Holiday Break or Study Time? Ministry Warns Against Vacation Teaching Practices

As the first term of 2024 draws to a close, the Ministry of Education and Sports issues a stern warning against educational institutions engaging students in teaching and coaching activities during the upcoming holidays.

Commencing on February 5 and concluding on Friday, May 2, the first term allows only one week for students to enjoy their break. However, despite this limited holiday period, numerous educational institutions have adopted the practice of keeping learners engaged in studies.

Joyce Moriku Kadacu, the minister of state for primary education, emphasized the ministry’s stance, stating that such practices will not be tolerated.

“The Ministry of Education and Sports will not condone holiday teaching and coaching in any school,” Moriku declared. “It is imperative that schools adhere to the regulations and standards set by the Ministry. Our laws, regulations, and guidelines do not permit holiday teachings. Therefore, caution is advised.”

Minister Moriku further urged parents to pay special attention to the well-being of their children during the holiday period, particularly focusing on preventing teenage pregnancies and early marriages. She emphasized counseling on reproductive health and rights, advocating for abstinence, and instilling Christian values, cultural norms, morals, and social etiquette.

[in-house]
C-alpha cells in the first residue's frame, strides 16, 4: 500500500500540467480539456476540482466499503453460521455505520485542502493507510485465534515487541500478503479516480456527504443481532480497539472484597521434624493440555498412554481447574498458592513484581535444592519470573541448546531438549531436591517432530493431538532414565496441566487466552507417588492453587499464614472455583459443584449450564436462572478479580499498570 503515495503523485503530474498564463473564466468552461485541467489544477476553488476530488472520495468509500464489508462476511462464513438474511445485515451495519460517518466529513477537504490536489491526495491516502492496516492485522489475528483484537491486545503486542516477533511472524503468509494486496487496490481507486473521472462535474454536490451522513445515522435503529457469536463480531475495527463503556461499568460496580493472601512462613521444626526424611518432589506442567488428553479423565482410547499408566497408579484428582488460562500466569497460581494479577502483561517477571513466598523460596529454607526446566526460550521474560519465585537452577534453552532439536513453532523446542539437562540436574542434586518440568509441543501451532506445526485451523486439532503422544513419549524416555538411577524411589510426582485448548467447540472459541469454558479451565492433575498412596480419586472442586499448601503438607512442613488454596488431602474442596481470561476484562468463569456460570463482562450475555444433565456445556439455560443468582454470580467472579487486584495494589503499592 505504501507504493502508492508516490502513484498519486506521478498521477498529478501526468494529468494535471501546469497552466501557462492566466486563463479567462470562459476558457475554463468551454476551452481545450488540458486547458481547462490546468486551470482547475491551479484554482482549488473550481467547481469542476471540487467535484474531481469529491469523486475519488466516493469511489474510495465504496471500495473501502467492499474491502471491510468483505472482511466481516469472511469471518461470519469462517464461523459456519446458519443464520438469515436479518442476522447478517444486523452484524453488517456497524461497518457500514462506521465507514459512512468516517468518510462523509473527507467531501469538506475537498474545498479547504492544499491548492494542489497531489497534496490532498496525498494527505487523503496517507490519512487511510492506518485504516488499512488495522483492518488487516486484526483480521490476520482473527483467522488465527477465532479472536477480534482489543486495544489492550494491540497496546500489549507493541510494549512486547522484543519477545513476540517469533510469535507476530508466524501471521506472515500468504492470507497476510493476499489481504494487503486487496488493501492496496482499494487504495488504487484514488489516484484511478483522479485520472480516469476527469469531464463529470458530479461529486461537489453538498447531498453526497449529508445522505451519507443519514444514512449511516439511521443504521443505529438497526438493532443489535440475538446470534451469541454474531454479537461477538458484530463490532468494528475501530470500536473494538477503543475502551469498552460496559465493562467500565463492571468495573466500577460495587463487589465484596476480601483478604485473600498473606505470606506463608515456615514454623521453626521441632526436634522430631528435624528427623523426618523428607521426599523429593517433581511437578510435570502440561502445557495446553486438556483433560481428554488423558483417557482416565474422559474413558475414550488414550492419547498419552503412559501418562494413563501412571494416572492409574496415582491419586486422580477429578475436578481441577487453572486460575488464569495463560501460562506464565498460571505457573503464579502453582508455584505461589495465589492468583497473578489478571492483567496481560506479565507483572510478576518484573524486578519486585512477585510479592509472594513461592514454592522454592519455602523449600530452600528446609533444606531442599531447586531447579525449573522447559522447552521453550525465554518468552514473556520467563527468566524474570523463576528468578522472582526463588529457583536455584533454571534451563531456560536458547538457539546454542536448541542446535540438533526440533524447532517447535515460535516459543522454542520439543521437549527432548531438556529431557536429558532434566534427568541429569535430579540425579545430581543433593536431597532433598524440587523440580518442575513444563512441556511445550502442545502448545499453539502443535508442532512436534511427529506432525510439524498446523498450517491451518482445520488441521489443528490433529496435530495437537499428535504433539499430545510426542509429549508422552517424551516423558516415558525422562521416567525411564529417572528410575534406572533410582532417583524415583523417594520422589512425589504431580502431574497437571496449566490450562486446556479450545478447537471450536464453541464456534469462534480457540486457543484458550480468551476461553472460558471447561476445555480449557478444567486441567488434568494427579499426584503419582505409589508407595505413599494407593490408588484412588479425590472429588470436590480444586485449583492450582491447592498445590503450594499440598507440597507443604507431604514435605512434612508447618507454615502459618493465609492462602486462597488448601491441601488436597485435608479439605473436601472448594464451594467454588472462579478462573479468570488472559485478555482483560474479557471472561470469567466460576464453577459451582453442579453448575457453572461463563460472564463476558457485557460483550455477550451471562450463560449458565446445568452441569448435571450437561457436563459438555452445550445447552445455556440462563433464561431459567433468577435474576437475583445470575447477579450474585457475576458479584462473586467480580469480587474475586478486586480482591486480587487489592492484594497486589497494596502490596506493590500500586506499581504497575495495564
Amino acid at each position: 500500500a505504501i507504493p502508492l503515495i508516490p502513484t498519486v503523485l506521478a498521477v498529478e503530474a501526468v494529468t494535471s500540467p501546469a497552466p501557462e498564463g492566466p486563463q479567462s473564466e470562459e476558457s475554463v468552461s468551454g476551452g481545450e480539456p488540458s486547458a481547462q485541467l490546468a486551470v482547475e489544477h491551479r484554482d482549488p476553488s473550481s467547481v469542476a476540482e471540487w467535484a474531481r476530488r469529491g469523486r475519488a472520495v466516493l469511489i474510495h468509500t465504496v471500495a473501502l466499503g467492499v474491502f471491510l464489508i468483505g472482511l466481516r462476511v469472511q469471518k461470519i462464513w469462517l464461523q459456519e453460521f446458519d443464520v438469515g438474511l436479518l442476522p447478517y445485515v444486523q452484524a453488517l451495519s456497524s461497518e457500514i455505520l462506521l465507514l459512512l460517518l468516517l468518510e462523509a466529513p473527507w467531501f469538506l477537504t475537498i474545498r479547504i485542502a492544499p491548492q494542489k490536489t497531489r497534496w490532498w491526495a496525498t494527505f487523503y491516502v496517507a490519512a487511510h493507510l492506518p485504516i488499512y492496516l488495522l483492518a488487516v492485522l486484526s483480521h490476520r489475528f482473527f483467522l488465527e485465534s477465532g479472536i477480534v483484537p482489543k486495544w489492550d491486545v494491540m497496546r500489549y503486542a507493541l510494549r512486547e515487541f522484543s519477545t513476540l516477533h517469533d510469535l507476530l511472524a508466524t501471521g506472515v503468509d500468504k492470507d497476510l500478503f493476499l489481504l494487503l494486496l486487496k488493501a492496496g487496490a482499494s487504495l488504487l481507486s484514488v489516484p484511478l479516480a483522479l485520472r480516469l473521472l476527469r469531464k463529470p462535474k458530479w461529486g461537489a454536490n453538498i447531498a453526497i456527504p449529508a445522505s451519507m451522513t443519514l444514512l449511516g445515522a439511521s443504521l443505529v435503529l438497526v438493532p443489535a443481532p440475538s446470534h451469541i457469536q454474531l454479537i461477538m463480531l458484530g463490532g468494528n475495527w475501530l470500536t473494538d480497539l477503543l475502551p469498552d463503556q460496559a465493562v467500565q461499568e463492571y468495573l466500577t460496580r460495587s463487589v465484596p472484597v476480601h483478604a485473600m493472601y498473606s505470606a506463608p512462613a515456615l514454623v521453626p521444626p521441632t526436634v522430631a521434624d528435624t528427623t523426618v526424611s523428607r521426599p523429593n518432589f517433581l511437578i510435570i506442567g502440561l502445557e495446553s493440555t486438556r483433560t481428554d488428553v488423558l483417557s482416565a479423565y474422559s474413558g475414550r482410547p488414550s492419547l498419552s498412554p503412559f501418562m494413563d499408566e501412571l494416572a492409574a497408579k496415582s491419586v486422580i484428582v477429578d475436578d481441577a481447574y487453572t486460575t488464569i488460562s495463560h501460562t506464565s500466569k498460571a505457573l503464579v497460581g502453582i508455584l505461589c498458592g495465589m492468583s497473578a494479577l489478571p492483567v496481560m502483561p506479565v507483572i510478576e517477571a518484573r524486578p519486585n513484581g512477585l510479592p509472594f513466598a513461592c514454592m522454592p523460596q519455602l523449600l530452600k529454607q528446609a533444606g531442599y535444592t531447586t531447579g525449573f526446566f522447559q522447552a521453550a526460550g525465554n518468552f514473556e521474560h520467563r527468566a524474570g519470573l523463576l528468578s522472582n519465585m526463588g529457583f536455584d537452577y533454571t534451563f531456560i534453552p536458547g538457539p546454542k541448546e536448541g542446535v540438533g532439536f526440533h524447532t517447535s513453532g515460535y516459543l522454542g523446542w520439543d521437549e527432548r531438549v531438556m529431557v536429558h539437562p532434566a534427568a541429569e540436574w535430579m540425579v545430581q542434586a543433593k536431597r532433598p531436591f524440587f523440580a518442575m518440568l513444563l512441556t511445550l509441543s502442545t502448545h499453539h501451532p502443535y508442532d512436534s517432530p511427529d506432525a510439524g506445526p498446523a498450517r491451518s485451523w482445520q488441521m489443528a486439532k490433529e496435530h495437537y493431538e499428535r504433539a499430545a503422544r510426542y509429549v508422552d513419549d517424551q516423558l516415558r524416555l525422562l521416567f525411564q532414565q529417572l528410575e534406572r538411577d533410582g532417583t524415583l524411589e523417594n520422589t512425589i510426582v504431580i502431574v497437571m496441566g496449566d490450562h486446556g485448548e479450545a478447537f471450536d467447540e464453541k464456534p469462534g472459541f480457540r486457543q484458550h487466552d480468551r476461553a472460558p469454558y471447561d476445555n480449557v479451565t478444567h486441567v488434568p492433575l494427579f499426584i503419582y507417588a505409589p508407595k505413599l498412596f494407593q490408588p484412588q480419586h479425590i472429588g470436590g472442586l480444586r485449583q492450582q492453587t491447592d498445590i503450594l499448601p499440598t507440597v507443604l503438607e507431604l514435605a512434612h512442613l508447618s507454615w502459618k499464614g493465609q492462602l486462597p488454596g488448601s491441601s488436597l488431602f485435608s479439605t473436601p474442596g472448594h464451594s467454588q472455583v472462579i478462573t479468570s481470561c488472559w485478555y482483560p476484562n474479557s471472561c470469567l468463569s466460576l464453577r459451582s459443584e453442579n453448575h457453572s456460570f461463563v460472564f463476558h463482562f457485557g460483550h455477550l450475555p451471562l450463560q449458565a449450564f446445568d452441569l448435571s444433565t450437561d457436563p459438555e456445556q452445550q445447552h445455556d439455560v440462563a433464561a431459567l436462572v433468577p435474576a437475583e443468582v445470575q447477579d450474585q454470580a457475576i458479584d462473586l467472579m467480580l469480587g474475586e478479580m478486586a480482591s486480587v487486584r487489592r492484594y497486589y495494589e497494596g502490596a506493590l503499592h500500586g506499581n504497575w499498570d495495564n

Reflecting on the challenges faced during term one, Moriku commended the discipline demonstrated by learners and expressed gratitude to school administrators, teachers, and students for their dedication. Looking ahead to term two, the ministry emphasized the importance of schools meeting minimum standards and basic requirements, especially regarding safety measures.

In other news, Uganda will participate in the inaugural National Play Day on April 30, celebrating play as a fundamental aspect of children’s learning and well-being. Under the theme, “Introducing the concept of play and learning through play,” the event aims to educate stakeholders on the importance of play in children’s development

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